Reviewing the History and Development of USDA’s Farm Loan Programs, Part 1: Origins
Each fiscal year, the U.S. Department of Agriculture’s (USDA) Farm Service Agency (FSA) provides an important source of credit to farmers who are unable to borrow from commercial sources. The farm loan programs provide direct credit and guarantees loans made by private lenders. Like much of farm policy, the farm loan programs are rooted in the New Deal but also carry a troubled legacy of discrimination and disparate treatment (Carpenter 2012; Milligan 2016; Nickerson 2018; Pigford v. Glickman, 185 F.R.D. 82 (D.D.C. 1999)). This article begins a series reviewing the history and development of the farm loan programs.
FSA’s farm loan programs include direct and guaranteed farm ownership loans, as well as direct and guaranteed farm operating loans. The programs are normally reauthorized in Title V (Credit) of farm bills and limited to those who meet a series of eligibility standards. For example, a farmer or rancher is eligible for a direct farm ownership (real estate) if they can demonstrate at least 3 years of acceptable experience (including education or training) and are “unable to obtain sufficient credit elsewhere to finance their actual needs at reasonable rates and terms” (7 U.S.C. §1922 et seq.). Among other things, the 2018 farm bill increased the loan limits for farm ownership loans to $600,000 and $1.75 million for a guaranteed loan (7 U.S.C. §1925) and increased the lending limits for farm operating loans to $400,000 for direct loans and $1.75 million for guaranteed (7 U.S.C. §1943). The portfolio also includes emergency loans, youth loans and conservation loans, as well as assistance for beginning farmers and ranchers and minority and women farmers and ranchers.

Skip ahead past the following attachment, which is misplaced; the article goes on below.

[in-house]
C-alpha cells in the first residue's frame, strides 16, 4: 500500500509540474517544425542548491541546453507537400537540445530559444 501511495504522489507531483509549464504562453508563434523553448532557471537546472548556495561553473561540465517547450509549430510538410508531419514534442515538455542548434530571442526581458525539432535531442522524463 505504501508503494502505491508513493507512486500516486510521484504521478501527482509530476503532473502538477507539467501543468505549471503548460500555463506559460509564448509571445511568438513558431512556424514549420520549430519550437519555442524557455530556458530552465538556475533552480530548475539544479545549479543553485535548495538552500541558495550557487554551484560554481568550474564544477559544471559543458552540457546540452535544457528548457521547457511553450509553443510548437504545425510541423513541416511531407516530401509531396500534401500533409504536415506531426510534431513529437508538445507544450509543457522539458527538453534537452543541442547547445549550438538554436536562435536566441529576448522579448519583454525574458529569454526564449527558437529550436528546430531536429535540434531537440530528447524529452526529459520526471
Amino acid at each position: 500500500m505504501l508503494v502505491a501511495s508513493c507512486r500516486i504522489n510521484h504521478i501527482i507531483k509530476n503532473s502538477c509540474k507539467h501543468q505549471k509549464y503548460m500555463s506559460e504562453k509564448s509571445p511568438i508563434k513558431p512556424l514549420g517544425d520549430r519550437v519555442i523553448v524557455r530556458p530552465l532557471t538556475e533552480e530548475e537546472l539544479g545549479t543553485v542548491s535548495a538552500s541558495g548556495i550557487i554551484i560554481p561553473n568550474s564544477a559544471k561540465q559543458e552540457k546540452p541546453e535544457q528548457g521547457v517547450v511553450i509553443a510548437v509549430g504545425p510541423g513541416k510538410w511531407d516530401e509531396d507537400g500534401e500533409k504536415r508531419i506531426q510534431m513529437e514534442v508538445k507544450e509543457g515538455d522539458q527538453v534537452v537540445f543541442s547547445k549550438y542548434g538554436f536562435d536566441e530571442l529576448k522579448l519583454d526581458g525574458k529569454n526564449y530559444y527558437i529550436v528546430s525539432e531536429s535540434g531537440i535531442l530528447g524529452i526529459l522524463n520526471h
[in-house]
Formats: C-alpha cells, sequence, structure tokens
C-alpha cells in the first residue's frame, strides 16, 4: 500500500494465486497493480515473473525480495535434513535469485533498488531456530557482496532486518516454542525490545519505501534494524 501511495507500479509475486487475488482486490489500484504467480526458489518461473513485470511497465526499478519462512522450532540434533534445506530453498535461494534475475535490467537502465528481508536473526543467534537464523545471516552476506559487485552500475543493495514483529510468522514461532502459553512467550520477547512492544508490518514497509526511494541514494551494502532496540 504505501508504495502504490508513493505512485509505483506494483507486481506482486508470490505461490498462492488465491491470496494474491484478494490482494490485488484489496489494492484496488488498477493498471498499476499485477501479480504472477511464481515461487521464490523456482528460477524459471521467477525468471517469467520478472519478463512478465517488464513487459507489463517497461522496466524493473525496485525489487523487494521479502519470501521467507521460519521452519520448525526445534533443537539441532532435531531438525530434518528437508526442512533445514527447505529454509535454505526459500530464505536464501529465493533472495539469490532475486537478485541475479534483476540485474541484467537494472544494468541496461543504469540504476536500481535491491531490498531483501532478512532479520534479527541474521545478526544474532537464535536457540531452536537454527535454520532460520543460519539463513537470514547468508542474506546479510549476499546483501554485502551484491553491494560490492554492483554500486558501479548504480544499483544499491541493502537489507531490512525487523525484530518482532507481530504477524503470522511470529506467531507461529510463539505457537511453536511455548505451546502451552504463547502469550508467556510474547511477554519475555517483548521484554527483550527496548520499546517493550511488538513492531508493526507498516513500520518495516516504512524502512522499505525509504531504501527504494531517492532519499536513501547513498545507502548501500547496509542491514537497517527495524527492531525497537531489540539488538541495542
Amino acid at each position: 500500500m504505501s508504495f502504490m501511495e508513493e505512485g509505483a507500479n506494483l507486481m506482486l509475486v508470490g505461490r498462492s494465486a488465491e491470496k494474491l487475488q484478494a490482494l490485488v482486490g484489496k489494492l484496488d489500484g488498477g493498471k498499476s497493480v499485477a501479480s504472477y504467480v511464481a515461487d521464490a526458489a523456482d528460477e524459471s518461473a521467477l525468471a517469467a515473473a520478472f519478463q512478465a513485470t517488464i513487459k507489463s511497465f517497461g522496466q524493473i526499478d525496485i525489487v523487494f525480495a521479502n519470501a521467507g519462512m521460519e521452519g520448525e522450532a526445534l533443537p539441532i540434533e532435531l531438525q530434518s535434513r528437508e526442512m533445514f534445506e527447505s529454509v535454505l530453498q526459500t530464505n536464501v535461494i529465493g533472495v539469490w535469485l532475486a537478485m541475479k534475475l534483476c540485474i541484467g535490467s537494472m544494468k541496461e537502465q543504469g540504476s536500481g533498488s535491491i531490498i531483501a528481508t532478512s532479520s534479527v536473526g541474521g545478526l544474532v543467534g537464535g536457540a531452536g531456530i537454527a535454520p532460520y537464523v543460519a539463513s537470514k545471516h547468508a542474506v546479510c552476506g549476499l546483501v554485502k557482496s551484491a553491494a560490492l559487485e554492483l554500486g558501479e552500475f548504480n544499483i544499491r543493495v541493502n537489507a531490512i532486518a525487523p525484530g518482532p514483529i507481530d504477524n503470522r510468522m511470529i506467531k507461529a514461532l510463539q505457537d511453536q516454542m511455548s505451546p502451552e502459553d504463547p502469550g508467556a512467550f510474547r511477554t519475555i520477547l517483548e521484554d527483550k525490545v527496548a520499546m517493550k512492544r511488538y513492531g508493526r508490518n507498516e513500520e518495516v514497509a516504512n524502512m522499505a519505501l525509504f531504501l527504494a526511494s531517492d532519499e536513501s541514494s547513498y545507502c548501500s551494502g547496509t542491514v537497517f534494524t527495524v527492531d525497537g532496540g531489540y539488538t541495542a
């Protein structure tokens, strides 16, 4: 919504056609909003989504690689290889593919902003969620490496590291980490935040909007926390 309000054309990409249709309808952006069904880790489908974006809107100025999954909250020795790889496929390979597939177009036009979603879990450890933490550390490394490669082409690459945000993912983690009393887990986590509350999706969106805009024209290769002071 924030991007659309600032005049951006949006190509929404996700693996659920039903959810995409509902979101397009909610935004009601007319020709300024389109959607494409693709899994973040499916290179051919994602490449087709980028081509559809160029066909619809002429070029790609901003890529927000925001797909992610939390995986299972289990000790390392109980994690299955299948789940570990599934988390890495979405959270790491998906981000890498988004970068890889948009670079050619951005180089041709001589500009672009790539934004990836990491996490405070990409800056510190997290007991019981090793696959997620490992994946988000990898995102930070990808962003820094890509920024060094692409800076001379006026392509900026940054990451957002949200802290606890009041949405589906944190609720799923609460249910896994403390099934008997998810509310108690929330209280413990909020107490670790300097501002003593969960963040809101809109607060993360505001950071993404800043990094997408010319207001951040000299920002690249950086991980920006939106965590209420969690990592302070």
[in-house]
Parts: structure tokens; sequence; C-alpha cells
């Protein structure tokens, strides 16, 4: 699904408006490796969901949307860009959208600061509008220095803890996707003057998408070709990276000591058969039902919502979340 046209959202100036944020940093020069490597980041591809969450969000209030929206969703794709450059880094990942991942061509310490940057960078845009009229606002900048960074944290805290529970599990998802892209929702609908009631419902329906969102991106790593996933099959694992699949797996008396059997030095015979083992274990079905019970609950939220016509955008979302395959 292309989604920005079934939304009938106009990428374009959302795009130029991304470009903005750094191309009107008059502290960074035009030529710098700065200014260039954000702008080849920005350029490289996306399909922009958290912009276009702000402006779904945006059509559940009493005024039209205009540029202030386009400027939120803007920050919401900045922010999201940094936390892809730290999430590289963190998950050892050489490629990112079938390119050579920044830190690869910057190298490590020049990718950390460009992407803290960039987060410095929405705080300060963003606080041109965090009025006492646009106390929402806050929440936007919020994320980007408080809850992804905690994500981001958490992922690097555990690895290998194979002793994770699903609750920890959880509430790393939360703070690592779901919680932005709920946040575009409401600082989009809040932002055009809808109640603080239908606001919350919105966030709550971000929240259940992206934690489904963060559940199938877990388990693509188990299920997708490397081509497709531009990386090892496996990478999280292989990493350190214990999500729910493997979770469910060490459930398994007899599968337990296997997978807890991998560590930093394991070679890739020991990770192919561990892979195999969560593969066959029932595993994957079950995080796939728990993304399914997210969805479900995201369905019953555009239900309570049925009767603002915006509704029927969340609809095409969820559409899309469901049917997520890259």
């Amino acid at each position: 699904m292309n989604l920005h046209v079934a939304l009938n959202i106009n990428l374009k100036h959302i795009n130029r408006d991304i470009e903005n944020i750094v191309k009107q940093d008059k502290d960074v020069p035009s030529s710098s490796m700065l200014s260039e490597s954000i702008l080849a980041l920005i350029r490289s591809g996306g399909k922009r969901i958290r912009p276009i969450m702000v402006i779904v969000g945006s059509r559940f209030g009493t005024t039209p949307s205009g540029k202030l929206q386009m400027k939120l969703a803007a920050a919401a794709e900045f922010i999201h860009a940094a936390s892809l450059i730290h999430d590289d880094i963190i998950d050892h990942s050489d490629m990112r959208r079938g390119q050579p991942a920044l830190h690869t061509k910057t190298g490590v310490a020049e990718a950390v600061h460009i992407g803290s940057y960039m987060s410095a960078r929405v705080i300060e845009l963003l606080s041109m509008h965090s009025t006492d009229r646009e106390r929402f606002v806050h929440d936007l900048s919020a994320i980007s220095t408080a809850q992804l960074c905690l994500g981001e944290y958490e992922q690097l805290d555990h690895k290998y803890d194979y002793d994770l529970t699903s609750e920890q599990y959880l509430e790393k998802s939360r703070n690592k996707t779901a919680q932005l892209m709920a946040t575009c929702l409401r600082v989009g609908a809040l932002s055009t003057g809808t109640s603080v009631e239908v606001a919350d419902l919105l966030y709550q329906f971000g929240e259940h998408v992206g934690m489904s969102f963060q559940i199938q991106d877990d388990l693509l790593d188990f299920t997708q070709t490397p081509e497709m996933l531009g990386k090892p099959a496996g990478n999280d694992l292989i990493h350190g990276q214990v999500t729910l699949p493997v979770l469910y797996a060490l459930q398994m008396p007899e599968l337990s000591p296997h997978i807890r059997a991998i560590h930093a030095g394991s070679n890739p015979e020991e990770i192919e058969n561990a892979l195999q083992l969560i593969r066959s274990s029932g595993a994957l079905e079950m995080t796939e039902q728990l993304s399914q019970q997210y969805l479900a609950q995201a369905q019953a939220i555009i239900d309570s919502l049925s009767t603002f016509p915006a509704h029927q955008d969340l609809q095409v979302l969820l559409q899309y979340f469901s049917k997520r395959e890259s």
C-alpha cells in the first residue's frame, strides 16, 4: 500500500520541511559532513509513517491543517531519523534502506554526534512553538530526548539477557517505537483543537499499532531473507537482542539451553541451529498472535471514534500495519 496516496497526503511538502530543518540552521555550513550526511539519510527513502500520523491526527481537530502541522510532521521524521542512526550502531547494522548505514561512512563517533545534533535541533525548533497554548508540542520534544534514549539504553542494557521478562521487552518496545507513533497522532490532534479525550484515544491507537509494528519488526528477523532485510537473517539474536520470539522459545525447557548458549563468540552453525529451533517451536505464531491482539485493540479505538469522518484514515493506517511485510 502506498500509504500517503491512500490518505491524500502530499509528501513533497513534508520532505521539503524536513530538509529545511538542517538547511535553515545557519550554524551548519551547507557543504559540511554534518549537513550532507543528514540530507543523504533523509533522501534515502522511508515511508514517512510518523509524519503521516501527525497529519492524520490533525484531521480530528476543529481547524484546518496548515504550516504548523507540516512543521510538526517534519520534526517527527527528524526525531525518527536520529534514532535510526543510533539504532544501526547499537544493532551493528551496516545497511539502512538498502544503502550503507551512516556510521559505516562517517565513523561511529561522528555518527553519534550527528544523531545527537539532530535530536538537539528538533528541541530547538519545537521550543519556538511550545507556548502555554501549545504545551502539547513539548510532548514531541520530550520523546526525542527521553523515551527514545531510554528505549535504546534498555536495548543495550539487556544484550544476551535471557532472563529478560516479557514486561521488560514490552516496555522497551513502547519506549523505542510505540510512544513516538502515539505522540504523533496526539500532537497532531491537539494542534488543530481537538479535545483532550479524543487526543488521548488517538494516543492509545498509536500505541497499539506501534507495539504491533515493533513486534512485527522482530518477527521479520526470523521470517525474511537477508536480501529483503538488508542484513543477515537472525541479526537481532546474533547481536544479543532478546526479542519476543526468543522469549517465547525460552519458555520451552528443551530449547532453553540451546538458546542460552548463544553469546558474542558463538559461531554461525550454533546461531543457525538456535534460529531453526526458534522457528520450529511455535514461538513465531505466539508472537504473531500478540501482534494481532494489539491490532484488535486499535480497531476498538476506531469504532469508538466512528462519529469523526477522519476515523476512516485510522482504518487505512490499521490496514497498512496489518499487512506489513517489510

The farm bill authorizes appropriations for direct and guaranteed lending through the Agricultural Credit Insurance Fund (ACIF) up to $10 billion per fiscal year (7 U.S.C. §1994). FSA provides loans and guarantees from the funds in the ACIF at low interest rates, converting the appropriated funds into loans and loan guarantees. Total FSA lending exceeded $5 billion in each of fiscal years 2018 and 2019 (USDA, FSA Farm Loan Programs). Figures 1 and 2 illustrate the farm loan programs as reported by FSA for fiscal years 2018 and 2019.
The farm loan program authorities are contained in the Consolidated Farm and Rural Development Act (ConAct), previously the Consolidated Farmers Home Administration Act of 1961 which was Title III of the Agricultural Act of 1961 (P.L. 87-128). Like most of today’s farm policy, the farm loan programs trace their origins to the New Deal. The following discussion reviews the origins of the direct credit programs as developed in the 1930s.